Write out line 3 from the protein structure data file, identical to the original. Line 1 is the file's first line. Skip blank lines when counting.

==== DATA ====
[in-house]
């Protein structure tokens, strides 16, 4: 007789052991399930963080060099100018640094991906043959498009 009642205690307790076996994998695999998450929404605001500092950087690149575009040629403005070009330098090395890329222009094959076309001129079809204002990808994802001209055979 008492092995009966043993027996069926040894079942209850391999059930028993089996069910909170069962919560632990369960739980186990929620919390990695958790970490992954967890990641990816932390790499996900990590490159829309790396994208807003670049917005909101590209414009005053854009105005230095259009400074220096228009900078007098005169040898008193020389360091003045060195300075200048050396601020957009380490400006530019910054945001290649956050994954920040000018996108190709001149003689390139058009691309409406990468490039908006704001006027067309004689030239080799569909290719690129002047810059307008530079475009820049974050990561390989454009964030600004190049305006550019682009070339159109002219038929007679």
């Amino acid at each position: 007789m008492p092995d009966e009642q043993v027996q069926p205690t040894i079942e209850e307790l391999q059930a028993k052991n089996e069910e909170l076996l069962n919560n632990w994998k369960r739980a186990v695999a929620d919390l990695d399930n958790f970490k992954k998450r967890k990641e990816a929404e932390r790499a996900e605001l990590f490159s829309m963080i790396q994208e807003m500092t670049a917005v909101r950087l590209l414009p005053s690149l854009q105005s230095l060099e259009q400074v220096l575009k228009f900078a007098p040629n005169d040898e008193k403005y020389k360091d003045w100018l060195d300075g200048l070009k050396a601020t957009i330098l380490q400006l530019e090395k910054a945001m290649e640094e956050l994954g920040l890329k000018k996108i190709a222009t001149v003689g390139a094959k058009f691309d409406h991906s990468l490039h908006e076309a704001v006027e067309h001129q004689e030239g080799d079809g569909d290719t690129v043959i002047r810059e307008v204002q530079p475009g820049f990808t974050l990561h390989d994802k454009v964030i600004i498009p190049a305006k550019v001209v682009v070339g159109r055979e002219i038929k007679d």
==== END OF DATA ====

């Amino acid at each position: 007789m008492p092995d009966e009642q043993v027996q069926p205690t040894i079942e209850e307790l391999q059930a028993k052991n089996e069910e909170l076996l069962n919560n632990w994998k369960r739980a186990v695999a929620d919390l990695d399930n958790f970490k992954k998450r967890k990641e990816a929404e932390r790499a996900e605001l990590f490159s829309m963080i790396q994208e807003m500092t670049a917005v909101r950087l590209l414009p005053s690149l854009q105005s230095l060099e259009q400074v220096l575009k228009f900078a007098p040629n005169d040898e008193k403005y020389k360091d003045w100018l060195d300075g200048l070009k050396a601020t957009i330098l380490q400006l530019e090395k910054a945001m290649e640094e956050l994954g920040l890329k000018k996108i190709a222009t001149v003689g390139a094959k058009f691309d409406h991906s990468l490039h908006e076309a704001v006027e067309h001129q004689e030239g080799d079809g569909d290719t690129v043959i002047r810059e307008v204002q530079p475009g820049f990808t974050l990561h390989d994802k454009v964030i600004i498009p190049a305006k550019v001209v682009v070339g159109r055979e002219i038929k007679d």